AGNESE: On the Israeli side, Israel's defense minister has called for a reinforcement of security across the West Bank, which seems to be the staple following a shooting attack or a deadly raid, which they anticipate will bring some further incidents. On the other side, on the Palestinian Authority, President Abbas condemned the settler attacks and criticized the military for, you know, he said failing to protect Palestinians. And this is because it's in an area where security falls entirely under Israeli control, according to Oslo and international law.
JIMMY: And the US? Has the Biden administration weighed in on any of this?
AGNESE: The US has weighed in with some comments as they usually do after a series of incidents like these. It, you know, it said it expected Israel to prosecute the settlers involved in the, they said, rampage of Palestinian homes and vehicles. But it's worth noting also that, although Israeli police have since arrested six settlers in relation to the attack, human rights organizations pointed out, and have pointed out for years now, that charges are only really pressed in a very slim minority of settler violence cases. Haaretz came out with a report a few years ago saying that only 4% of settler cases are actually prosecuted. So to what extent this US expectation will actually come into fruition, we'll have to see.
JIMMY: Well, as usual, my final question for you then is, what should folks be watching for next?
AGNESE: So since the incidents from last week, we've continued seeing arrests and we've continued seeing military raids, which have become a near daily occurrence across the West Bank. So we're definitely going to see more of those. For example, on Monday, another gunman killed an Israeli-American near Jericho. And a few days later on Wednesday, we saw several Palestinians injured and arrested after being shot during a raid in Aqabat Jaber refugee camp. And these will, as I said, probably continue, you know, whether there's peace talks mediated by Jordan like we saw last week or messages of condemnation or calls for de-escalation by the UN or the US. With regards to prosecution for the Israeli settlers, as I said, that is very unlikely. But we can expect human rights organizations and media outlets coming out with more detailed accounts of, you know, what exactly happened during the rampage. And one last thing that we should be watching out for, and I thought it would be worth mentioning, as you know, the Israeli Knesset is in the midst of passing a series of controversial reform bills that have been met with thousands of anti-government protesters across Israel. And one particular bill, whose first reading was actually passed on Wednesday, is particularly significant and likely to escalate tensions even further. And that is the death penalty law that is being debated for those convicted of murder with, as the law states, the intent of harming the State of Israel, which you know, is mostly targeted towards Palestinians. So we're gonna have to wait and see if these bills go through the required three readings before passing into law.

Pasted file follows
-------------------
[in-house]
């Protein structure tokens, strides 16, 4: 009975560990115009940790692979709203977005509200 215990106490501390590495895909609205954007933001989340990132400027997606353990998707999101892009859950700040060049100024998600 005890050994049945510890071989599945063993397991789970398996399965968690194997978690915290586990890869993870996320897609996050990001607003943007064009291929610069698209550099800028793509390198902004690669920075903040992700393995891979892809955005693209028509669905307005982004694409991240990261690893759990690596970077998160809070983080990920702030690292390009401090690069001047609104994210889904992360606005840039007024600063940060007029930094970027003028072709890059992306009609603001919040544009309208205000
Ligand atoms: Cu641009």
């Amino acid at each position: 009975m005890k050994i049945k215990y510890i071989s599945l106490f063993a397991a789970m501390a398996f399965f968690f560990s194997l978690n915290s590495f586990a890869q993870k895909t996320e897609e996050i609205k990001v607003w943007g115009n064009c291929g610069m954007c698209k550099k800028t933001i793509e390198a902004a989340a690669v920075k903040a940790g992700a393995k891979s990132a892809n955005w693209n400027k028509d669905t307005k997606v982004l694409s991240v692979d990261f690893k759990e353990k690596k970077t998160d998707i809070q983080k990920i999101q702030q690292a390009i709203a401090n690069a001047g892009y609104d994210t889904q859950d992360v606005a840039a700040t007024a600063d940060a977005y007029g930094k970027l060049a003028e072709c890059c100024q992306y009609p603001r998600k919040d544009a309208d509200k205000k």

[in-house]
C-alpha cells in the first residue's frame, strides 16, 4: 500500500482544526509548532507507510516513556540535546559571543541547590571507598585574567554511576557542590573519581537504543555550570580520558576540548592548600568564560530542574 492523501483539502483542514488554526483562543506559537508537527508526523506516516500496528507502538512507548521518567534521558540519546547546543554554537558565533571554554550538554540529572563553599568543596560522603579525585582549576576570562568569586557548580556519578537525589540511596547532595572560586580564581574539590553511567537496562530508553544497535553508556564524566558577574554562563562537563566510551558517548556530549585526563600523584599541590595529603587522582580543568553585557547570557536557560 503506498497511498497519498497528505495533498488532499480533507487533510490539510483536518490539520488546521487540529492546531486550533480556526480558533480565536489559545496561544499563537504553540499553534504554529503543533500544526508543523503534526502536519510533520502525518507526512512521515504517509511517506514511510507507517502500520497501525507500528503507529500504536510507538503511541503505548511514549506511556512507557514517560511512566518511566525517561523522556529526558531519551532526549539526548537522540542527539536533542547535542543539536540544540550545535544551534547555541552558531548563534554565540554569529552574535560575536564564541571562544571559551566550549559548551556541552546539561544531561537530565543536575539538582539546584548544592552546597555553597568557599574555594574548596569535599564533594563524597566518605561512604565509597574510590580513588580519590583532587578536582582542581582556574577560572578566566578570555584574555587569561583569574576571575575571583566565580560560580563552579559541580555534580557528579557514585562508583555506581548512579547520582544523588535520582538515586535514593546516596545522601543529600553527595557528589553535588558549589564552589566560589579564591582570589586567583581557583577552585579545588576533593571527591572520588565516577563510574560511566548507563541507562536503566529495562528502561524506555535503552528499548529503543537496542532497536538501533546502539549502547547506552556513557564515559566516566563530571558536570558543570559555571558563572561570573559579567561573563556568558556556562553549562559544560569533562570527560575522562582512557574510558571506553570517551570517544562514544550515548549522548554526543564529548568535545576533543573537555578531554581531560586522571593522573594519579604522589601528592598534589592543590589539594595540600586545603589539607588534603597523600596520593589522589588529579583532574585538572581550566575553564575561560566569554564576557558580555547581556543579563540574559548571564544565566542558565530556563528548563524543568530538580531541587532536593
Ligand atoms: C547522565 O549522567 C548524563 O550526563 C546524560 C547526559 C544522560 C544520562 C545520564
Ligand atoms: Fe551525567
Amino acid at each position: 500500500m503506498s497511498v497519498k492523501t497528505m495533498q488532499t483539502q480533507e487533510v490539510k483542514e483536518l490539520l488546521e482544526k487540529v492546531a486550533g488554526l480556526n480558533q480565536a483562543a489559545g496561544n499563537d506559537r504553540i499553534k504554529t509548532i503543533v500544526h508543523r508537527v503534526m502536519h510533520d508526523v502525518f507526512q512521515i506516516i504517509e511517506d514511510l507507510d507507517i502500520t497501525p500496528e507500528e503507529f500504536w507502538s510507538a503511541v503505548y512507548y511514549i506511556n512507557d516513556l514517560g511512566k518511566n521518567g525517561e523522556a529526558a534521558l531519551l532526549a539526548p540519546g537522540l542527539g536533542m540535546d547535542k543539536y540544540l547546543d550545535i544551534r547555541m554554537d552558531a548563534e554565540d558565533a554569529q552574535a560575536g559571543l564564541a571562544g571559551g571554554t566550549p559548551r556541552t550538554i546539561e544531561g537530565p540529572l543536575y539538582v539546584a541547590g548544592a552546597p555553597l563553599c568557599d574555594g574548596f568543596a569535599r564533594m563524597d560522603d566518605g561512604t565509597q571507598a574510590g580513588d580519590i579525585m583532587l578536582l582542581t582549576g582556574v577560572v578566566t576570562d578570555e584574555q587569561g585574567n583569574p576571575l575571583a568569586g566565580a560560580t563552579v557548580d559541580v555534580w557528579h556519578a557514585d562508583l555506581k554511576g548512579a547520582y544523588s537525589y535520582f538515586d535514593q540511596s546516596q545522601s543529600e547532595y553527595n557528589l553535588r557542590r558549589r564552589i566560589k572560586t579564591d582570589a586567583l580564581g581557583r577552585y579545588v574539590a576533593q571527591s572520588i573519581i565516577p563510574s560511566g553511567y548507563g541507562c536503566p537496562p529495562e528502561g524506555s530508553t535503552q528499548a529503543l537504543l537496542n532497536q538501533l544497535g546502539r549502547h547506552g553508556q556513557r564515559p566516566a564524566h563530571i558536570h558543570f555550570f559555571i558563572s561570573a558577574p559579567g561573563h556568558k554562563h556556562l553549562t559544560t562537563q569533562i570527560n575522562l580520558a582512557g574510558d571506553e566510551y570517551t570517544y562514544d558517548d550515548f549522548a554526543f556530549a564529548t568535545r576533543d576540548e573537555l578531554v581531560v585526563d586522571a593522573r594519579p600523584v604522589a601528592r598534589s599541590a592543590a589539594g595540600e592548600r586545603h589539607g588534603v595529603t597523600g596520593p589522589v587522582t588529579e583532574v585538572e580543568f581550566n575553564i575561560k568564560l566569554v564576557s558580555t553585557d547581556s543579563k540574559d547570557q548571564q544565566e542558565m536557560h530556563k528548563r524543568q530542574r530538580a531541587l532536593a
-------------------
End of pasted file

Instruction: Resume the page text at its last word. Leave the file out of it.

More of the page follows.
JIMMY: Well, Agnese, I think we'll leave it there for today, but as always, I thank you for keeping us up to speed and I really appreciate it.
AGNESE: Thanks, Jimmy.
JIMMY: Take care.
JIMMY: As always, thank you for listening to the Factal Forecast. We publish our forward-looking podcast and newsletter each Thursday to help you get a jump-start on the week ahead. Please subscribe and review wherever you find your podcasts. We’d love it if you’d consider telling a friend about us.
Today’s episode was produced with work from Factal editors Jaime Calle Moreno, Vivan Wang, Sophie Perryer and Alex Moore. Our interview featured editor Agnese Boffano and our music comes courtesy of Andrew Gospe.
Until next time, if you have any feedback, suggestions or events we’ve missed, drop us a note by emailing firstname.lastname@example.org
This transcript may be updated or revised in the future. Accuracy and availability not guaranteed.
Copyright © 2023 Factal. All rights reserved.
Music: 'Factal Theme' courtesy of Andrew Gospe